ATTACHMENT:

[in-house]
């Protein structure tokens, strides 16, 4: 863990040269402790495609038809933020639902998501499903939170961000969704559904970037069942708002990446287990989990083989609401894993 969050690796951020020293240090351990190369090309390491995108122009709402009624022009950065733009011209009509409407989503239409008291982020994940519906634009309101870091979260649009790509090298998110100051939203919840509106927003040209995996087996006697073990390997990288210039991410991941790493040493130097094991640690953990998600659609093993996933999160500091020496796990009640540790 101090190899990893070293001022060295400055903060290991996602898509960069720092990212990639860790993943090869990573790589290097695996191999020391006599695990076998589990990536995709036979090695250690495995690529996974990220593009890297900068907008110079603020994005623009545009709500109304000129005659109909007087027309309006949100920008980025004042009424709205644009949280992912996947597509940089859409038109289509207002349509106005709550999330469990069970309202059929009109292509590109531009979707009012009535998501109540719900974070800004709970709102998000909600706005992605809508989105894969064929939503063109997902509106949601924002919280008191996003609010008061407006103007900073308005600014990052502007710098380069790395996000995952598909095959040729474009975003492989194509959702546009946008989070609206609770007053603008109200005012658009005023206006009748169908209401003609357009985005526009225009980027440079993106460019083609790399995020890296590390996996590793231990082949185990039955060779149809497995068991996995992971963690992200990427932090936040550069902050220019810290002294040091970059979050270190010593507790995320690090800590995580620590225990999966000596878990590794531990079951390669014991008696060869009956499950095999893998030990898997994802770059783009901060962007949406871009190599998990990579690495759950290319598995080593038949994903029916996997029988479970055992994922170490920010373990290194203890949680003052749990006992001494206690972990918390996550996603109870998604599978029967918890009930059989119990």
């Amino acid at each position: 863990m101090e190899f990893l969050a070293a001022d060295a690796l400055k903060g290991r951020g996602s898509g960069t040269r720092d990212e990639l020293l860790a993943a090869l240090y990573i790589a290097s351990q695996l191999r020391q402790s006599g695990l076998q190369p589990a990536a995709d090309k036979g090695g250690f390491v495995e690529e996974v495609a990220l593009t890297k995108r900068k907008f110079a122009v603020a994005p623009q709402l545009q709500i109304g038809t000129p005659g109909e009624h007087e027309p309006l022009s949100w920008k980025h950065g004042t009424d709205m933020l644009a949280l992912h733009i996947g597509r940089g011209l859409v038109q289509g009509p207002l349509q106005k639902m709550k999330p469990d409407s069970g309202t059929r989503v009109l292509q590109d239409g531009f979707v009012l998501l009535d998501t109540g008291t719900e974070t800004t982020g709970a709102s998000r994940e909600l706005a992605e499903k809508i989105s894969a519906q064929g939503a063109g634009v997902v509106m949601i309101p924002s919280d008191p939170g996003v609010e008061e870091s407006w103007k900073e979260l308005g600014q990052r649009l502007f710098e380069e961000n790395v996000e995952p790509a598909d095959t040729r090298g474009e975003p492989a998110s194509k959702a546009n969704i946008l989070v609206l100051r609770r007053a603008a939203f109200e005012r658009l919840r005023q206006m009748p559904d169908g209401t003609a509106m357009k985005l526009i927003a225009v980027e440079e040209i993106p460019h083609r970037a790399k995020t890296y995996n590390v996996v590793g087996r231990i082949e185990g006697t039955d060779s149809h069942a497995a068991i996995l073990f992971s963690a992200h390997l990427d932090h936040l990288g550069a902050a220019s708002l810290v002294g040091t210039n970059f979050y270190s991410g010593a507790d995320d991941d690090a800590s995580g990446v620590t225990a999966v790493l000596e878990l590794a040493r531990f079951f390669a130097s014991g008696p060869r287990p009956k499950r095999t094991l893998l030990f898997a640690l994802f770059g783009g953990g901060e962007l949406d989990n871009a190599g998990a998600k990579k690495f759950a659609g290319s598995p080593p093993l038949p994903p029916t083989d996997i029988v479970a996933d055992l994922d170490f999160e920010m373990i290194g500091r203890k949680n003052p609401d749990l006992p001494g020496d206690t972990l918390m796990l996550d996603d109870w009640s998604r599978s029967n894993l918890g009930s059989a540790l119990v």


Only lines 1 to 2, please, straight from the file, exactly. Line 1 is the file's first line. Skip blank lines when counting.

[in-house]
């Protein structure tokens, strides 16, 4: 863990040269402790495609038809933020639902998501499903939170961000969704559904970037069942708002990446287990989990083989609401894993 969050690796951020020293240090351990190369090309390491995108122009709402009624022009950065733009011209009509409407989503239409008291982020994940519906634009309101870091979260649009790509090298998110100051939203919840509106927003040209995996087996006697073990390997990288210039991410991941790493040493130097094991640690953990998600659609093993996933999160500091020496796990009640540790 101090190899990893070293001022060295400055903060290991996602898509960069720092990212990639860790993943090869990573790589290097695996191999020391006599695990076998589990990536995709036979090695250690495995690529996974990220593009890297900068907008110079603020994005623009545009709500109304000129005659109909007087027309309006949100920008980025004042009424709205644009949280992912996947597509940089859409038109289509207002349509106005709550999330469990069970309202059929009109292509590109531009979707009012009535998501109540719900974070800004709970709102998000909600706005992605809508989105894969064929939503063109997902509106949601924002919280008191996003609010008061407006103007900073308005600014990052502007710098380069790395996000995952598909095959040729474009975003492989194509959702546009946008989070609206609770007053603008109200005012658009005023206006009748169908209401003609357009985005526009225009980027440079993106460019083609790399995020890296590390996996590793231990082949185990039955060779149809497995068991996995992971963690992200990427932090936040550069902050220019810290002294040091970059979050270190010593507790995320690090800590995580620590225990999966000596878990590794531990079951390669014991008696060869009956499950095999893998030990898997994802770059783009901060962007949406871009190599998990990579690495759950290319598995080593038949994903029916996997029988479970055992994922170490920010373990290194203890949680003052749990006992001494206690972990918390996550996603109870998604599978029967918890009930059989119990």